The impact of the blockchain application on the whole financial system is presented in Figure 5. When every participant has the same information, it creates consensus among all of them. In consequence, the information asymmetry decreases, and it reduces the possibility of suboptimal behavior. In consequence, it increases the resilience of the system and reduces the risk of a future crisis.
The blockchain solution provides the opportunity of removing inadequacies often associated with current financial systems, such as opportunism, fraud, money laundering, and corruption, as any transaction will be immutable, verifiable, and traceable. The more the financial system applies distributed ledger technology, the more it moves to a delegative style, and the more decisions are delegated or even automated, while trust (within and among financial subsystems) becomes replaced by mathematics. Immutable computer code—one or more smart contracts linked together and deployed on a blockchain—encourages actors within subsystems to self-organize. The code defines governance, i.e., the rules that are implemented within smart contracts. This shifts balance within a financial system from a hierarchical structure to a distributed structure. Blockchain removes the need for trusted intermediaries and enables irrefutable transactions and decisions to be executed automatically and autonomously across time and space. As a result, it compensates for tensions between control and autonomy, competition and collaboration, governance costs, and resilience amongst subsystems.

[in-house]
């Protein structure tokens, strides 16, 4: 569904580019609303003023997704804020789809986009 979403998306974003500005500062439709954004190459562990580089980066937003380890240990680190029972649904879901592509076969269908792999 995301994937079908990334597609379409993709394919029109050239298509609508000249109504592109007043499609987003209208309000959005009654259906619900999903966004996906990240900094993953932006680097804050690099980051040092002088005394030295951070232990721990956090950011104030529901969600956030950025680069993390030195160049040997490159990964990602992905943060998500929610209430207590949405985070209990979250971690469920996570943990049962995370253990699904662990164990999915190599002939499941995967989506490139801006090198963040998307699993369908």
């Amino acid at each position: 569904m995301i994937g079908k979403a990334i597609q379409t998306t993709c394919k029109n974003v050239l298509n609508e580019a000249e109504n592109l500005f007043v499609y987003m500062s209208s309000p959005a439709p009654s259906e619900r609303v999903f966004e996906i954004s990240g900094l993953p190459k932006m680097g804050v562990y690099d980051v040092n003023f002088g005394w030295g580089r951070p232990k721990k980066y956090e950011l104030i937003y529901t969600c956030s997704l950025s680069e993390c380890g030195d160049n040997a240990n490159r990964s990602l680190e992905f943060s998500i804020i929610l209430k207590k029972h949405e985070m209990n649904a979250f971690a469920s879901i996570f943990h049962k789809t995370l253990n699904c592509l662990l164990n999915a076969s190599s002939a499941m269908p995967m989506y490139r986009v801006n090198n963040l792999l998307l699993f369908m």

We would like to highlight that questions have been asked of how to improve the financial regulatory and supervisory architecture for many years. Our contribution is a reflection that proposes a new approach to increase the safety of the financial system. We hope that this contribution and the presented findings are significant for the process of shaping the financial market’s regulatory and supervisory systems. The proposed theoretical framework contributes to the theory by explaining the mechanisms leading to greater resilience of the financial system—it addresses the identified research gap. Further, we concluded that the self-adaptation of the financial system, described by the complex system theory, is not a sufficient mechanism. We argue that for greater resilience of the financial system, it is necessary to implement blockchain technology into regulatory and supervisory activities.